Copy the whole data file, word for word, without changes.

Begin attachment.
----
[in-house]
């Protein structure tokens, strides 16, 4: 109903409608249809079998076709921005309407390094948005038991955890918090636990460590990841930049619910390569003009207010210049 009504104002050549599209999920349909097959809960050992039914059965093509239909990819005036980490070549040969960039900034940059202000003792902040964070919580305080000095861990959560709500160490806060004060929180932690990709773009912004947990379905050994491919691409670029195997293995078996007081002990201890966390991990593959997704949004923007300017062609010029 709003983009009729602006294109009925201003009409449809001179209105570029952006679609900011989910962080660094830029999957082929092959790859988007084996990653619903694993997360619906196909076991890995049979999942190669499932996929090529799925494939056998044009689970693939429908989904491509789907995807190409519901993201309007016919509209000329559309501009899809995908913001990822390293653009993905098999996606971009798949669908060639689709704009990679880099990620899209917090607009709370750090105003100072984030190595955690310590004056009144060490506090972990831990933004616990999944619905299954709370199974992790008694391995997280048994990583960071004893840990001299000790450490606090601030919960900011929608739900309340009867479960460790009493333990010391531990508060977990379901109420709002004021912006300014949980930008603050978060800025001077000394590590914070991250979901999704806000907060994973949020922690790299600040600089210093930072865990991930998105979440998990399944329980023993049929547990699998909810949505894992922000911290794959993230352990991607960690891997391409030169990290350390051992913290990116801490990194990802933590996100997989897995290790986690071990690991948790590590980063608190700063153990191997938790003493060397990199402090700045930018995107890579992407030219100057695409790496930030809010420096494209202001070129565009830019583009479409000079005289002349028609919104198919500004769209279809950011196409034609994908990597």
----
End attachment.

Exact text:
[in-house]
């Protein structure tokens, strides 16, 4: 109903409608249809079998076709921005309407390094948005038991955890918090636990460590990841930049619910390569003009207010210049 009504104002050549599209999920349909097959809960050992039914059965093509239909990819005036980490070549040969960039900034940059202000003792902040964070919580305080000095861990959560709500160490806060004060929180932690990709773009912004947990379905050994491919691409670029195997293995078996007081002990201890966390991990593959997704949004923007300017062609010029 709003983009009729602006294109009925201003009409449809001179209105570029952006679609900011989910962080660094830029999957082929092959790859988007084996990653619903694993997360619906196909076991890995049979999942190669499932996929090529799925494939056998044009689970693939429908989904491509789907995807190409519901993201309007016919509209000329559309501009899809995908913001990822390293653009993905098999996606971009798949669908060639689709704009990679880099990620899209917090607009709370750090105003100072984030190595955690310590004056009144060490506090972990831990933004616990999944619905299954709370199974992790008694391995997280048994990583960071004893840990001299000790450490606090601030919960900011929608739900309340009867479960460790009493333990010391531990508060977990379901109420709002004021912006300014949980930008603050978060800025001077000394590590914070991250979901999704806000907060994973949020922690790299600040600089210093930072865990991930998105979440998990399944329980023993049929547990699998909810949505894992922000911290794959993230352990991607960690891997391409030169990290350390051992913290990116801490990194990802933590996100997989897995290790986690071990690991948790590590980063608190700063153990191997938790003493060397990199402090700045930018995107890579992407030219100057695409790496930030809010420096494209202001070129565009830019583009479409000079005289002349028609919104198919500004769209279809950011196409034609994908990597």